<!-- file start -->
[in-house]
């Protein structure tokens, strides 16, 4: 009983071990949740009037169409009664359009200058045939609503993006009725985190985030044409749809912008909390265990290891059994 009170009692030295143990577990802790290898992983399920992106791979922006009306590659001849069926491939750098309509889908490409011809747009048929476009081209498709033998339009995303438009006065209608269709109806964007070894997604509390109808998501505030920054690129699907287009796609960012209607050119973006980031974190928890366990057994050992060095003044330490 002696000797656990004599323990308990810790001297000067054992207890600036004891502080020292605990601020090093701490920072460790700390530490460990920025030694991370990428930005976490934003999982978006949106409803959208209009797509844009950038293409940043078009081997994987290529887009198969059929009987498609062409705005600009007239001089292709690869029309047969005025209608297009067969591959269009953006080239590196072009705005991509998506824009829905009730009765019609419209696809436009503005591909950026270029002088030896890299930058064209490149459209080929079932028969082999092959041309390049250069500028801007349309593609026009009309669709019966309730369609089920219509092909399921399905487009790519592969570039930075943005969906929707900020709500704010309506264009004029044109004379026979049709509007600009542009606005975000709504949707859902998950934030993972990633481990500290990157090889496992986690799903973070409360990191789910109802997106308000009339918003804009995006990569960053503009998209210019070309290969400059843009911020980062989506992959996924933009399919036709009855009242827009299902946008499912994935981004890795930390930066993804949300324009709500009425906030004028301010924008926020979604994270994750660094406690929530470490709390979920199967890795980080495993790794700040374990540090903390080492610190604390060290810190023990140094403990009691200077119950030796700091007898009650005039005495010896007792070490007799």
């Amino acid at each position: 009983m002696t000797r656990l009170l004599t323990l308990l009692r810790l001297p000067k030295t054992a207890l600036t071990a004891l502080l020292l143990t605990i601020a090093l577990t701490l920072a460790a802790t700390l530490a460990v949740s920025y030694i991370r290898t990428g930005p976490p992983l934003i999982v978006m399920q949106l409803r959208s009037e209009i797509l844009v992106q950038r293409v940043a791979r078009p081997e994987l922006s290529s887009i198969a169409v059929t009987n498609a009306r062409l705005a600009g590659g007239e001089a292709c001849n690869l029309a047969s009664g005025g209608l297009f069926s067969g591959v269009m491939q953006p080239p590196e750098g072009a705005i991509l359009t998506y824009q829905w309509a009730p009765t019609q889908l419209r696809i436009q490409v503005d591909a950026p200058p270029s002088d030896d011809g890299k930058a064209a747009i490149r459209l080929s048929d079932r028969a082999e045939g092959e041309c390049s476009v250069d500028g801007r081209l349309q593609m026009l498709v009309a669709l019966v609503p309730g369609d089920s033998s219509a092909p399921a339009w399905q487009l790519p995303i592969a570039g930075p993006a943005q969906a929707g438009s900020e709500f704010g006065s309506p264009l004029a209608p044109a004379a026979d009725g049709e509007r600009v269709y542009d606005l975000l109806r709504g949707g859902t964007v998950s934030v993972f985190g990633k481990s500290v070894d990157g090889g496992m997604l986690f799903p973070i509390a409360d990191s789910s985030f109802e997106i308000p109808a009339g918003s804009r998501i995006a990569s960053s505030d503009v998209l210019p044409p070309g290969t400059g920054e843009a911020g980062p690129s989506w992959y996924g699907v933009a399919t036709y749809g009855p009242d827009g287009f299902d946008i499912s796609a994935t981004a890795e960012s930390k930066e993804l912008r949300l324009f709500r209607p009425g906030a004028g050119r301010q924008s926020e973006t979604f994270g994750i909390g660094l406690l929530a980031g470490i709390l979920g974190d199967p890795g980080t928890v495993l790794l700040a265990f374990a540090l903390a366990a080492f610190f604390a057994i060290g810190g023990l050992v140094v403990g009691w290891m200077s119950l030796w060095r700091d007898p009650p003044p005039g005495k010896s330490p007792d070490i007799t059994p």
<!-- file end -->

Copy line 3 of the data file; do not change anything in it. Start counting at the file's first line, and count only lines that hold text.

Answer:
């Amino acid at each position: 009983m002696t000797r656990l009170l004599t323990l308990l009692r810790l001297p000067k030295t054992a207890l600036t071990a004891l502080l020292l143990t605990i601020a090093l577990t701490l920072a460790a802790t700390l530490a460990v949740s920025y030694i991370r290898t990428g930005p976490p992983l934003i999982v978006m399920q949106l409803r959208s009037e209009i797509l844009v992106q950038r293409v940043a791979r078009p081997e994987l922006s290529s887009i198969a169409v059929t009987n498609a009306r062409l705005a600009g590659g007239e001089a292709c001849n690869l029309a047969s009664g005025g209608l297009f069926s067969g591959v269009m491939q953006p080239p590196e750098g072009a705005i991509l359009t998506y824009q829905w309509a009730p009765t019609q889908l419209r696809i436009q490409v503005d591909a950026p200058p270029s002088d030896d011809g890299k930058a064209a747009i490149r459209l080929s048929d079932r028969a082999e045939g092959e041309c390049s476009v250069d500028g801007r081209l349309q593609m026009l498709v009309a669709l019966v609503p309730g369609d089920s033998s219509a092909p399921a339009w399905q487009l790519p995303i592969a570039g930075p993006a943005q969906a929707g438009s900020e709500f704010g006065s309506p264009l004029a209608p044109a004379a026979d009725g049709e509007r600009v269709y542009d606005l975000l109806r709504g949707g859902t964007v998950s934030v993972f985190g990633k481990s500290v070894d990157g090889g496992m997604l986690f799903p973070i509390a409360d990191s789910s985030f109802e997106i308000p109808a009339g918003s804009r998501i995006a990569s960053s505030d503009v998209l210019p044409p070309g290969t400059g920054e843009a911020g980062p690129s989506w992959y996924g699907v933009a399919t036709y749809g009855p009242d827009g287009f299902d946008i499912s796609a994935t981004a890795e960012s930390k930066e993804l912008r949300l324009f709500r209607p009425g906030a004028g050119r301010q924008s926020e973006t979604f994270g994750i909390g660094l406690l929530a980031g470490i709390l979920g974190d199967p890795g980080t928890v495993l790794l700040a265990f374990a540090l903390a366990a080492f610190f604390a057994i060290g810190g023990l050992v140094v403990g009691w290891m200077s119950l030796w060095r700091d007898p009650p003044p005039g005495k010896s330490p007792d070490i007799t059994p």